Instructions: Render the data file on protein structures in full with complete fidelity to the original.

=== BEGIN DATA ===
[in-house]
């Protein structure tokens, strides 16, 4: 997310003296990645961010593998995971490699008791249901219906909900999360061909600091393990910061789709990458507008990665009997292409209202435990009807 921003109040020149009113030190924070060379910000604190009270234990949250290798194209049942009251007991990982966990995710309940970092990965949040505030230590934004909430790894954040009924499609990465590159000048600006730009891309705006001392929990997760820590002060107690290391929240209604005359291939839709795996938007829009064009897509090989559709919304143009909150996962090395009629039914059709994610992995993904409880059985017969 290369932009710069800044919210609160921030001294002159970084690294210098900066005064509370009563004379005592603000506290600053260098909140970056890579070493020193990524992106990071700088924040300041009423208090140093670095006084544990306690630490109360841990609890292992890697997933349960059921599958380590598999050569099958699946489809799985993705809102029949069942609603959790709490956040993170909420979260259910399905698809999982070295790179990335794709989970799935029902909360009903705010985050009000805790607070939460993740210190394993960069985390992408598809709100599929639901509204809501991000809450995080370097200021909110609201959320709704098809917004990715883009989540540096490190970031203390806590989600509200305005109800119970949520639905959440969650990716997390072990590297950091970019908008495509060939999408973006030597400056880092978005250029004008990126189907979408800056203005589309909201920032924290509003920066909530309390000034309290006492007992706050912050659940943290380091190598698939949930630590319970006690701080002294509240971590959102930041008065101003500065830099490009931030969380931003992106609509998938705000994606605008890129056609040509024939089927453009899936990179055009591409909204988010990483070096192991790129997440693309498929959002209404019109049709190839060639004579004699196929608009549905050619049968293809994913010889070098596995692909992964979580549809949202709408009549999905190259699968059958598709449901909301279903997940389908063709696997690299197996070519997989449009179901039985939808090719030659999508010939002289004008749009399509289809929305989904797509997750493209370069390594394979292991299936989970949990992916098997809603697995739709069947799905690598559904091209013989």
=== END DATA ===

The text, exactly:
[in-house]
């Protein structure tokens, strides 16, 4: 997310003296990645961010593998995971490699008791249901219906909900999360061909600091393990910061789709990458507008990665009997292409209202435990009807 921003109040020149009113030190924070060379910000604190009270234990949250290798194209049942009251007991990982966990995710309940970092990965949040505030230590934004909430790894954040009924499609990465590159000048600006730009891309705006001392929990997760820590002060107690290391929240209604005359291939839709795996938007829009064009897509090989559709919304143009909150996962090395009629039914059709994610992995993904409880059985017969 290369932009710069800044919210609160921030001294002159970084690294210098900066005064509370009563004379005592603000506290600053260098909140970056890579070493020193990524992106990071700088924040300041009423208090140093670095006084544990306690630490109360841990609890292992890697997933349960059921599958380590598999050569099958699946489809799985993705809102029949069942609603959790709490956040993170909420979260259910399905698809999982070295790179990335794709989970799935029902909360009903705010985050009000805790607070939460993740210190394993960069985390992408598809709100599929639901509204809501991000809450995080370097200021909110609201959320709704098809917004990715883009989540540096490190970031203390806590989600509200305005109800119970949520639905959440969650990716997390072990590297950091970019908008495509060939999408973006030597400056880092978005250029004008990126189907979408800056203005589309909201920032924290509003920066909530309390000034309290006492007992706050912050659940943290380091190598698939949930630590319970006690701080002294509240971590959102930041008065101003500065830099490009931030969380931003992106609509998938705000994606605008890129056609040509024939089927453009899936990179055009591409909204988010990483070096192991790129997440693309498929959002209404019109049709190839060639004579004699196929608009549905050619049968293809994913010889070098596995692909992964979580549809949202709408009549999905190259699968059958598709449901909301279903997940389908063709696997690299197996070519997989449009179901039985939808090719030659999508010939002289004008749009399509289809929305989904797509997750493209370069390594394979292991299936989970949990992916098997809603697995739709069947799905690598559904091209013989």